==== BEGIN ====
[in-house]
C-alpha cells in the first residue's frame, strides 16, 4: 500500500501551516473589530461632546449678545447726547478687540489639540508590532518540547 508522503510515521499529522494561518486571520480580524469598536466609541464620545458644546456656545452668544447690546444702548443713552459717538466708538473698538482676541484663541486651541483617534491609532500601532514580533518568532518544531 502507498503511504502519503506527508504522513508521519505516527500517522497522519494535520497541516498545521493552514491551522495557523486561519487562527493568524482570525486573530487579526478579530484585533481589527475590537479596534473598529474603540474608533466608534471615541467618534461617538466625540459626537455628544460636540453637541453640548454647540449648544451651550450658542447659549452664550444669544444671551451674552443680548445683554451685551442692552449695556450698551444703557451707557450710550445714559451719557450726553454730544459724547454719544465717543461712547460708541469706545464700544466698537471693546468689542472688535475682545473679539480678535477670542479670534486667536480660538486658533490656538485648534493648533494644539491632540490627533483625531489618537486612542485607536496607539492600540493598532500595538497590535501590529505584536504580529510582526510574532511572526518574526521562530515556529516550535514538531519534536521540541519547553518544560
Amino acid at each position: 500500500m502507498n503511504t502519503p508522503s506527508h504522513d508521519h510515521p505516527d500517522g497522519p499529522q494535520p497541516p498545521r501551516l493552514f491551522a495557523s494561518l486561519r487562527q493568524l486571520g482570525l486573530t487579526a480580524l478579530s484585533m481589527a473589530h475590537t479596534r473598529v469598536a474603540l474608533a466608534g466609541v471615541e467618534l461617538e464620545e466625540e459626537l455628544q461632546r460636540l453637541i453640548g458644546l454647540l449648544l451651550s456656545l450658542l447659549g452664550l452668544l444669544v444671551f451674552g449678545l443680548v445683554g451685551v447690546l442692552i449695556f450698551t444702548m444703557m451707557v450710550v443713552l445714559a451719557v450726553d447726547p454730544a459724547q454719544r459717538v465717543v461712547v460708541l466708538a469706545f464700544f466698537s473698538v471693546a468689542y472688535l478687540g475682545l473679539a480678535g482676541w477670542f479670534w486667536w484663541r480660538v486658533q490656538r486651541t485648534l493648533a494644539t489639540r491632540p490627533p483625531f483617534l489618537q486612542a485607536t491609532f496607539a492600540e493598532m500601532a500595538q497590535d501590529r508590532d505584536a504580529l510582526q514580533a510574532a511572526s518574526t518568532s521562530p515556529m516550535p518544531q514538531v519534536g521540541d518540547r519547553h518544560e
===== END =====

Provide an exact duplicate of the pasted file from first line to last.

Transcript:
[in-house]
C-alpha cells in the first residue's frame, strides 16, 4: 500500500501551516473589530461632546449678545447726547478687540489639540508590532518540547 508522503510515521499529522494561518486571520480580524469598536466609541464620545458644546456656545452668544447690546444702548443713552459717538466708538473698538482676541484663541486651541483617534491609532500601532514580533518568532518544531 502507498503511504502519503506527508504522513508521519505516527500517522497522519494535520497541516498545521493552514491551522495557523486561519487562527493568524482570525486573530487579526478579530484585533481589527475590537479596534473598529474603540474608533466608534471615541467618534461617538466625540459626537455628544460636540453637541453640548454647540449648544451651550450658542447659549452664550444669544444671551451674552443680548445683554451685551442692552449695556450698551444703557451707557450710550445714559451719557450726553454730544459724547454719544465717543461712547460708541469706545464700544466698537471693546468689542472688535475682545473679539480678535477670542479670534486667536480660538486658533490656538485648534493648533494644539491632540490627533483625531489618537486612542485607536496607539492600540493598532500595538497590535501590529505584536504580529510582526510574532511572526518574526521562530515556529516550535514538531519534536521540541519547553518544560
Amino acid at each position: 500500500m502507498n503511504t502519503p508522503s506527508h504522513d508521519h510515521p505516527d500517522g497522519p499529522q494535520p497541516p498545521r501551516l493552514f491551522a495557523s494561518l486561519r487562527q493568524l486571520g482570525l486573530t487579526a480580524l478579530s484585533m481589527a473589530h475590537t479596534r473598529v469598536a474603540l474608533a466608534g466609541v471615541e467618534l461617538e464620545e466625540e459626537l455628544q461632546r460636540l453637541i453640548g458644546l454647540l449648544l451651550s456656545l450658542l447659549g452664550l452668544l444669544v444671551f451674552g449678545l443680548v445683554g451685551v447690546l442692552i449695556f450698551t444702548m444703557m451707557v450710550v443713552l445714559a451719557v450726553d447726547p454730544a459724547q454719544r459717538v465717543v461712547v460708541l466708538a469706545f464700544f466698537s473698538v471693546a468689542y472688535l478687540g475682545l473679539a480678535g482676541w477670542f479670534w486667536w484663541r480660538v486658533q490656538r486651541t485648534l493648533a494644539t489639540r491632540p490627533p483625531f483617534l489618537q486612542a485607536t491609532f496607539a492600540e493598532m500601532a500595538q497590535d501590529r508590532d505584536a504580529l510582526q514580533a510574532a511572526s518574526t518568532s521562530p515556529m516550535p518544531q514538531v519534536g521540541d518540547r519547553h518544560e